As the public practice of my residency, I set up my typewriter on various islands and offer to write poetry for anyone who asks, and to let kids play on the keys. Mostly I write for tourists, excited to have an island summer 30 minutes from downtown Boston. The tourists mostly fall into three camps: local families with their kids (and a surprising number of grandparents with grandkids), foreign visitors, and old friends and family coming in from out of town and reconnecting with their Bostonian hosts in nature. An older woman comes up to me on George’s Island and tells me her brother is visiting from out of town, and she’d like a poem to celebrate the occasion. Like so many New Englanders I speak with, they grew up on the water. I write, for her:

You swam in,

Shirt over your head, and we were kids again

Growing up on the water.

The currents still connect us

Thought I don’t see nearly as much of you

                       as I’d like.

Let the numbers rest for these days

While we explore, while we wild ourselves

With hikes & harbor air,

While we remember

Family is a sort of vessel, too.

You have always been

a savvy navigator.

From this deck, with you as crew,

All harbors look like home.

What can home mean? The islands are a site of perpetual displacement, by the tides, by separation from the mainland. The other Artist in Residence, who I don’t meet, is a native person, and I wonder how much more profound is their displacement. What does it mean for a person to be an island, I wonder, to be cut off, submerged, removed from the constant exchanges and trends of the mainland.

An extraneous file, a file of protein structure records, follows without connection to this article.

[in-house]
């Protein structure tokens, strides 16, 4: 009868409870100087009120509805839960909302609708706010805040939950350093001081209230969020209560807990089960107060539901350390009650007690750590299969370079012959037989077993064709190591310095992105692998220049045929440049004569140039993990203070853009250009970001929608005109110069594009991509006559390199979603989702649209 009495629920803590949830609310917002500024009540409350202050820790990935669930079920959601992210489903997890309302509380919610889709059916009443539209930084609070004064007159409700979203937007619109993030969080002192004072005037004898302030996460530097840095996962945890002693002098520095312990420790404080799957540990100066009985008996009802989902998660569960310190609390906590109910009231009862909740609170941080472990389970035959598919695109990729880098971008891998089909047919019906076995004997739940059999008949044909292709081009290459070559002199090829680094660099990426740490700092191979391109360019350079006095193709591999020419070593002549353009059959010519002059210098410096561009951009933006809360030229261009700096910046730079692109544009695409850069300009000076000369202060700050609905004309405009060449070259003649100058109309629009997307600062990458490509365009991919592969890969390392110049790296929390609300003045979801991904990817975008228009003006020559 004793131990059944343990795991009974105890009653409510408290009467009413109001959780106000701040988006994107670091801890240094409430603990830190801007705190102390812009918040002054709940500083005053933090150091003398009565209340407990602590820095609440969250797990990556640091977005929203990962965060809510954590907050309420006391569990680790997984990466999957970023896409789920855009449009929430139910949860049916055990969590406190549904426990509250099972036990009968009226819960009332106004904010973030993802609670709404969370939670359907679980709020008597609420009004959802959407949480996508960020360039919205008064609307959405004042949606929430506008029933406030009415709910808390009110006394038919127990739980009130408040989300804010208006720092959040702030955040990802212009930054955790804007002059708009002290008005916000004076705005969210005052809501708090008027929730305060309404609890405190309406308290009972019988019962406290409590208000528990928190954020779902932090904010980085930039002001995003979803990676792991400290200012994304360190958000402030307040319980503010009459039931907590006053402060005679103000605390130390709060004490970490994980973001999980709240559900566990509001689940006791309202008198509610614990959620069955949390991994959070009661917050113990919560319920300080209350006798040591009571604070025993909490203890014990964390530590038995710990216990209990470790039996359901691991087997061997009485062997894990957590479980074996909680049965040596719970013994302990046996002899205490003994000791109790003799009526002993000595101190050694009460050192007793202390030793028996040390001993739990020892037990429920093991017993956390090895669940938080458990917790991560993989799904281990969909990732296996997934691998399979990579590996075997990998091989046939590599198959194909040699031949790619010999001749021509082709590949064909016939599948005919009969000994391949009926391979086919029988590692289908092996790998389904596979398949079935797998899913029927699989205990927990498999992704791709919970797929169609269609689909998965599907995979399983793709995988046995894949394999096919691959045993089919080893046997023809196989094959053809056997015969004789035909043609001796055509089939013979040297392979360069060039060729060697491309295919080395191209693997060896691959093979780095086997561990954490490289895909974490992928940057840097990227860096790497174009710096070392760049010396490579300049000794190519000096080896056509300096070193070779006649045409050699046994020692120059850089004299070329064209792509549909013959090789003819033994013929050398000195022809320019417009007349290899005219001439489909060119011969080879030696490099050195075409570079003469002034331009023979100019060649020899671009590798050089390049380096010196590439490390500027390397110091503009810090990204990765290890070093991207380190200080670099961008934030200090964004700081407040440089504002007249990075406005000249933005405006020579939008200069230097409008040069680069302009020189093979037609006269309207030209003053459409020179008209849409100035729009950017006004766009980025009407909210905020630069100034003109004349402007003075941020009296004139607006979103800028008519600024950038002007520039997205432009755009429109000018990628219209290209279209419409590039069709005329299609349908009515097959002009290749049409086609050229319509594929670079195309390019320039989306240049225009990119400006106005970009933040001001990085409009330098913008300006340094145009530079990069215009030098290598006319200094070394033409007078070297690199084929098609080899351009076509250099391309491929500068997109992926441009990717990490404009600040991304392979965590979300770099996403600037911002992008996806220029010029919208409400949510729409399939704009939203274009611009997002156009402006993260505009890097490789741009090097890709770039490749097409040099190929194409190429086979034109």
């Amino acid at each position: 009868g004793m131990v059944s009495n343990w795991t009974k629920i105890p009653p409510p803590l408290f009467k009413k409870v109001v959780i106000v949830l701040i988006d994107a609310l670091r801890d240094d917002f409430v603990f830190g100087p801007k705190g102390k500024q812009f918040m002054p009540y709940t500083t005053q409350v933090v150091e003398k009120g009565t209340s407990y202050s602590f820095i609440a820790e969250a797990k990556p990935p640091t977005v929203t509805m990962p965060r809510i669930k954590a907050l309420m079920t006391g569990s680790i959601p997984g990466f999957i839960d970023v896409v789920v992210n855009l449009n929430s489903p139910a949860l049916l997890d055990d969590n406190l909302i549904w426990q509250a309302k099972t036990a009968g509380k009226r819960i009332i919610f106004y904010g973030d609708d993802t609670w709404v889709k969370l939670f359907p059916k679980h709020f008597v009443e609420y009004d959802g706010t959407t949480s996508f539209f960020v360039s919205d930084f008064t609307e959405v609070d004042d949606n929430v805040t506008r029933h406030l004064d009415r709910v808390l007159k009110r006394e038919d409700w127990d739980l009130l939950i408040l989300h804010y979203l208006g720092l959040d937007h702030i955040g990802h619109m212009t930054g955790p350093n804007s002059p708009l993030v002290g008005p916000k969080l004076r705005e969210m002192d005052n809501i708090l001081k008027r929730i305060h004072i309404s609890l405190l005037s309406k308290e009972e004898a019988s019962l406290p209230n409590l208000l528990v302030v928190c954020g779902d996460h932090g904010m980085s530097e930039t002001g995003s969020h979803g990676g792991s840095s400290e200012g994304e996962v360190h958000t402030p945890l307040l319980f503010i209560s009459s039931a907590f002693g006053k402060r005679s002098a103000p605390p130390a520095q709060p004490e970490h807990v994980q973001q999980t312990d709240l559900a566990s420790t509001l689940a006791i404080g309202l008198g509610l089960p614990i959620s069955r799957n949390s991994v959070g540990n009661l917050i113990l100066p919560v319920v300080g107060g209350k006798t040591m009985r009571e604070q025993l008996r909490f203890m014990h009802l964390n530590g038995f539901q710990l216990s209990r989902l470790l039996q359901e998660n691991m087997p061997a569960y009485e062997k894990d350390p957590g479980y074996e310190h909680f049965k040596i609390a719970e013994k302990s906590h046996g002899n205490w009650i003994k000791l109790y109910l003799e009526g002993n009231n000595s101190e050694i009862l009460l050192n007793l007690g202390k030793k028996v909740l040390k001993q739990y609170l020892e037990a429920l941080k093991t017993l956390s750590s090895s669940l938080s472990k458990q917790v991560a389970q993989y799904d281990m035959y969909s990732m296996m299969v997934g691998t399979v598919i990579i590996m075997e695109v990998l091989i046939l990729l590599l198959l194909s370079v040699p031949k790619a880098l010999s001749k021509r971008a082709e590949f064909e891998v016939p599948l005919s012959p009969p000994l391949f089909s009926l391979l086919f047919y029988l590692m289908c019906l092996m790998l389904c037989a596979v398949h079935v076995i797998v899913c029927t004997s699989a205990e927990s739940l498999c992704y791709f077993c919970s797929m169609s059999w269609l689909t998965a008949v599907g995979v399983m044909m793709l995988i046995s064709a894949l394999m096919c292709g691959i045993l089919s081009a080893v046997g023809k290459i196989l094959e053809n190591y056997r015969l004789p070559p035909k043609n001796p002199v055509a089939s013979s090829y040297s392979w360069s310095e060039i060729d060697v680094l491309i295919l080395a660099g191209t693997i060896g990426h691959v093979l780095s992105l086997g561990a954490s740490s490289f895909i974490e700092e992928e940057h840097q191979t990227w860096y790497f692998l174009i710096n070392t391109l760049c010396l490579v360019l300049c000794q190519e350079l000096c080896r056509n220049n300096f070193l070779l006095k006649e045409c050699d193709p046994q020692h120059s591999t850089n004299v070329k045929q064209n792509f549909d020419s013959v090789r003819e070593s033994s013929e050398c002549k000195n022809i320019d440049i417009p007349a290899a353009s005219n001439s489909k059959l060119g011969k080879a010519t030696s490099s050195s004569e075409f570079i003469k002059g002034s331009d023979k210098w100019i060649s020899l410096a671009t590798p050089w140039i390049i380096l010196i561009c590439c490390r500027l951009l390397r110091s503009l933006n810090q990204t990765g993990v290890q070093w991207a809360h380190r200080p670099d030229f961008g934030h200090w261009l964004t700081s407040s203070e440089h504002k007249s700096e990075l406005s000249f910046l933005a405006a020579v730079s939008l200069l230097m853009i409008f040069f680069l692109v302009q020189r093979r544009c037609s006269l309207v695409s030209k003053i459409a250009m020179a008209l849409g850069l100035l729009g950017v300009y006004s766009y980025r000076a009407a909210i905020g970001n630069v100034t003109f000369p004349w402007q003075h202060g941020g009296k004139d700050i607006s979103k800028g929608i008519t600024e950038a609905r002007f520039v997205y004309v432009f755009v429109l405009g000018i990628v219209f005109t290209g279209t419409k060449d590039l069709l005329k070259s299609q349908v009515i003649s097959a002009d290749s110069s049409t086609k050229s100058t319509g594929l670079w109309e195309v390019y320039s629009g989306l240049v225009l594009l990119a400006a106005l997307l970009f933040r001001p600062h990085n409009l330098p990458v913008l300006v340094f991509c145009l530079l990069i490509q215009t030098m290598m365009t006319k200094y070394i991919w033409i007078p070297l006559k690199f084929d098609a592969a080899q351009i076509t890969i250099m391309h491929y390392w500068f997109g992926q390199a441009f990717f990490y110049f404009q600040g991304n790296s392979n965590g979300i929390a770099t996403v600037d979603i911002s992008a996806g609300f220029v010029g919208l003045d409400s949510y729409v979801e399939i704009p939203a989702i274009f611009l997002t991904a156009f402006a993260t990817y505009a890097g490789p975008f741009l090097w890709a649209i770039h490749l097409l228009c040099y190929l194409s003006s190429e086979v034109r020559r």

A profound loneliness sets in each night on the island. Families make driftwood bonfires on the pebble beaches as the sun sets. The fields in front of the white church are full of geese. A buck gallops across the field, pauses, and then is gone, into the forest on the other side. Every 10 minutes, airplanes trace curves overhead, loud jet engines dispelling any illusion of quiet every time it tries to set in. A rainbow, a holdover from the summer thunderstorm that just passed, streaks the horizon and disappears.

I write poems for adults about family and loss, new beginnings and disconnecting in nature. But the typewriter is the biggest hit with kids. Kids always race up to the typewriter to hammer at the keys while their parents and grandparents hang back and reminisce with me about the typewriters they used in earlier days. The typewriter, like the island forts, is something that’s been put out of commission. In two generations that have spanned the typewriter to the iPad, my machine becomes a way for grandparents to talk with their grandchildren, an anchor to the past that promises to keep tradition alive for the future.

Deni, the DCH Regional Manager, says of the islands, “At the start of every year, I tell my staff that this place is going to change them. It’s gonna be hard. It’s going to show you what you can take. The islands engrain in you. Maybe it doesn’t change you – it becomes part of you.”